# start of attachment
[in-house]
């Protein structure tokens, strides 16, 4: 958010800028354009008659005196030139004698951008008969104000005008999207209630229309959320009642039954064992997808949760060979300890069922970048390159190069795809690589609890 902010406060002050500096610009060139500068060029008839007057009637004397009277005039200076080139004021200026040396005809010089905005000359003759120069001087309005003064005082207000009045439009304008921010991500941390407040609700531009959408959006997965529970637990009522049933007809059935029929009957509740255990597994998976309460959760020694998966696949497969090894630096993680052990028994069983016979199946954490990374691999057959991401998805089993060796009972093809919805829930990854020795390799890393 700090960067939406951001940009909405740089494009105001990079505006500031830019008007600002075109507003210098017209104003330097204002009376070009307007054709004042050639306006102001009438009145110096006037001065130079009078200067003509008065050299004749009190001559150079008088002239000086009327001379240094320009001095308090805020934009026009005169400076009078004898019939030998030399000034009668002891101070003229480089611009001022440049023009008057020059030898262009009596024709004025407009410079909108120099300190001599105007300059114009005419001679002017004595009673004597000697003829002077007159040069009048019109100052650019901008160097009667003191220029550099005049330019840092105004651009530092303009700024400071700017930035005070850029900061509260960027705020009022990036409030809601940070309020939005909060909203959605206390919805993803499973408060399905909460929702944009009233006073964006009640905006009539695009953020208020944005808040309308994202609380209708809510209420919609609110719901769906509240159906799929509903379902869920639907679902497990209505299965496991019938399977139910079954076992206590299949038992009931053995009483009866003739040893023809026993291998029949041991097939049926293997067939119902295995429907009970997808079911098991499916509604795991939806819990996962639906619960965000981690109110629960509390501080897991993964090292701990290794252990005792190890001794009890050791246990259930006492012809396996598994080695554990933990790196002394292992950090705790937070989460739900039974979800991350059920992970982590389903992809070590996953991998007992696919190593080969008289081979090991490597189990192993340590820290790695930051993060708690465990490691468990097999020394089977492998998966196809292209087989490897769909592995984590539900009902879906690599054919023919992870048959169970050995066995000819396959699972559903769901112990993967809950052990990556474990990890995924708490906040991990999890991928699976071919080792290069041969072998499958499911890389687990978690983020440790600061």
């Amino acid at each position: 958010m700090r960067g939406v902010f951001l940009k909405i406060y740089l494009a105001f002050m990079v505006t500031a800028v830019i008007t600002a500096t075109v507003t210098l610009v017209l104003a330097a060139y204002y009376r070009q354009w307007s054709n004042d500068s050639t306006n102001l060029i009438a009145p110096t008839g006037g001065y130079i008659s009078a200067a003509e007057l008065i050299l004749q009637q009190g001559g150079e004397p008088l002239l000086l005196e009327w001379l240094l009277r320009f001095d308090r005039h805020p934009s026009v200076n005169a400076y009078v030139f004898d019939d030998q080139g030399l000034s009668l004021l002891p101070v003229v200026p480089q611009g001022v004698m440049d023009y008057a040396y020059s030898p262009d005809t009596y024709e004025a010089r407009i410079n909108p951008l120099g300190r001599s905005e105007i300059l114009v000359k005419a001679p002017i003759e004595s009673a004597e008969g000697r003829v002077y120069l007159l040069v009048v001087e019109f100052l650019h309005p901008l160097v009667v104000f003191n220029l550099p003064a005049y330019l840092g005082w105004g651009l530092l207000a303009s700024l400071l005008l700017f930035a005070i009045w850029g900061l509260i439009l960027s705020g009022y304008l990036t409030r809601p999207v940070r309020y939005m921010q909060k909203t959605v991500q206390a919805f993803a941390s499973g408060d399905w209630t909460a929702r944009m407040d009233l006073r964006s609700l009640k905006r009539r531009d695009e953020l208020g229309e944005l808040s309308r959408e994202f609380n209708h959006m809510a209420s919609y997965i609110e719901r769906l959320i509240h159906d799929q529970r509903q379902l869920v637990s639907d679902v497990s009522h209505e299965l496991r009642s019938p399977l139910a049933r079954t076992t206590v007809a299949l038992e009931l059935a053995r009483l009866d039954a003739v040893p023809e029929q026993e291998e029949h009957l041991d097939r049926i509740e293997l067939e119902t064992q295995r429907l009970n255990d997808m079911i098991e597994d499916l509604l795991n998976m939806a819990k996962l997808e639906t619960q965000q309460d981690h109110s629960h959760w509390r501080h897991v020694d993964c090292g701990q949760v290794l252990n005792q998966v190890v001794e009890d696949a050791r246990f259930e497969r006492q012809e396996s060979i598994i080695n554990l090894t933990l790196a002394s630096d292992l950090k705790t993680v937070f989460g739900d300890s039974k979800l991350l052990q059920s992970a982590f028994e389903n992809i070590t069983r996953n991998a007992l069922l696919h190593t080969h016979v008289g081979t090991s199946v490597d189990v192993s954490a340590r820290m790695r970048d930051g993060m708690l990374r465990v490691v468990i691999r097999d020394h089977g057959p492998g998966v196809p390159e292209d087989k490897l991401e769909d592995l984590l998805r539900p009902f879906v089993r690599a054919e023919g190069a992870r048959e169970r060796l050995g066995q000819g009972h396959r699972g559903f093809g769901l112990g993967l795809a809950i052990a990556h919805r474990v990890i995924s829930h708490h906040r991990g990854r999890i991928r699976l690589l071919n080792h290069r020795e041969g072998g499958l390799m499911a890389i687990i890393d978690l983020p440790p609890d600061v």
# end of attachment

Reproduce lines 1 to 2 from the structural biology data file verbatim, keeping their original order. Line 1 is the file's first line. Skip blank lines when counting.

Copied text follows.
[in-house]
């Protein structure tokens, strides 16, 4: 958010800028354009008659005196030139004698951008008969104000005008999207209630229309959320009642039954064992997808949760060979300890069922970048390159190069795809690589609890 902010406060002050500096610009060139500068060029008839007057009637004397009277005039200076080139004021200026040396005809010089905005000359003759120069001087309005003064005082207000009045439009304008921010991500941390407040609700531009959408959006997965529970637990009522049933007809059935029929009957509740255990597994998976309460959760020694998966696949497969090894630096993680052990028994069983016979199946954490990374691999057959991401998805089993060796009972093809919805829930990854020795390799890393 700090960067939406951001940009909405740089494009105001990079505006500031830019008007600002075109507003210098017209104003330097204002009376070009307007054709004042050639306006102001009438009145110096006037001065130079009078200067003509008065050299004749009190001559150079008088002239000086009327001379240094320009001095308090805020934009026009005169400076009078004898019939030998030399000034009668002891101070003229480089611009001022440049023009008057020059030898262009009596024709004025407009410079909108120099300190001599105007300059114009005419001679002017004595009673004597000697003829002077007159040069009048019109100052650019901008160097009667003191220029550099005049330019840092105004651009530092303009700024400071700017930035005070850029900061509260960027705020009022990036409030809601940070309020939005909060909203959605206390919805993803499973408060399905909460929702944009009233006073964006009640905006009539695009953020208020944005808040309308994202609380209708809510209420919609609110719901769906509240159906799929509903379902869920639907679902497990209505299965496991019938399977139910079954076992206590299949038992009931053995009483009866003739040893023809026993291998029949041991097939049926293997067939119902295995429907009970997808079911098991499916509604795991939806819990996962639906619960965000981690109110629960509390501080897991993964090292701990290794252990005792190890001794009890050791246990259930006492012809396996598994080695554990933990790196002394292992950090705790937070989460739900039974979800991350059920992970982590389903992809070590996953991998007992696919190593080969008289081979090991490597189990192993340590820290790695930051993060708690465990490691468990097999020394089977492998998966196809292209087989490897769909592995984590539900009902879906690599054919023919992870048959169970050995066995000819396959699972559903769901112990993967809950052990990556474990990890995924708490906040991990999890991928699976071919080792290069041969072998499958499911890389687990978690983020440790600061």